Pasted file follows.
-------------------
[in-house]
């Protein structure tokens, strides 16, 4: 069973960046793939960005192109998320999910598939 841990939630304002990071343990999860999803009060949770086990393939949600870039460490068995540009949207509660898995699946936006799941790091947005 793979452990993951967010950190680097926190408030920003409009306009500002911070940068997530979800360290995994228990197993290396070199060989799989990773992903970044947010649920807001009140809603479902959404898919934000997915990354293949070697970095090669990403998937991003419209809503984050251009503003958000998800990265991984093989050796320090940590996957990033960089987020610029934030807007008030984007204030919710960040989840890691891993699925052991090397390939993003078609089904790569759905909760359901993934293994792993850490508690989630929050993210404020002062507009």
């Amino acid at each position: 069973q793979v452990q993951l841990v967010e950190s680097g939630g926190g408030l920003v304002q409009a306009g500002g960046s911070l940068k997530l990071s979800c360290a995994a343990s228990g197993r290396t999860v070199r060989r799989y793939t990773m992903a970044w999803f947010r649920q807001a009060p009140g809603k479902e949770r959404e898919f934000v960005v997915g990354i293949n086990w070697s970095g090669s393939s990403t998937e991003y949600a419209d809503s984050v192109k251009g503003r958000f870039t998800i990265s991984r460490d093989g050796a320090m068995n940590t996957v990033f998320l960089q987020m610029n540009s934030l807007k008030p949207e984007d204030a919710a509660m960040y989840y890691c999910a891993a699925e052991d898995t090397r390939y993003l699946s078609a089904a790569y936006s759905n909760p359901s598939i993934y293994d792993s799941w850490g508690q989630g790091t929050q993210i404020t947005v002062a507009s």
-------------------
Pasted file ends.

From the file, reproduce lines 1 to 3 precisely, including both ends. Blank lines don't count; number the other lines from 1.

[in-house]
């Protein structure tokens, strides 16, 4: 069973960046793939960005192109998320999910598939 841990939630304002990071343990999860999803009060949770086990393939949600870039460490068995540009949207509660898995699946936006799941790091947005 793979452990993951967010950190680097926190408030920003409009306009500002911070940068997530979800360290995994228990197993290396070199060989799989990773992903970044947010649920807001009140809603479902959404898919934000997915990354293949070697970095090669990403998937991003419209809503984050251009503003958000998800990265991984093989050796320090940590996957990033960089987020610029934030807007008030984007204030919710960040989840890691891993699925052991090397390939993003078609089904790569759905909760359901993934293994792993850490508690989630929050993210404020002062507009």
């Amino acid at each position: 069973q793979v452990q993951l841990v967010e950190s680097g939630g926190g408030l920003v304002q409009a306009g500002g960046s911070l940068k997530l990071s979800c360290a995994a343990s228990g197993r290396t999860v070199r060989r799989y793939t990773m992903a970044w999803f947010r649920q807001a009060p009140g809603k479902e949770r959404e898919f934000v960005v997915g990354i293949n086990w070697s970095g090669s393939s990403t998937e991003y949600a419209d809503s984050v192109k251009g503003r958000f870039t998800i990265s991984r460490d093989g050796a320090m068995n940590t996957v990033f998320l960089q987020m610029n540009s934030l807007k008030p949207e984007d204030a919710a509660m960040y989840y890691c999910a891993a699925e052991d898995t090397r390939y993003l699946s078609a089904a790569y936006s759905n909760p359901s598939i993934y293994d792993s799941w850490g508690q989630g790091t929050q993210i404020t947005v002062a507009s």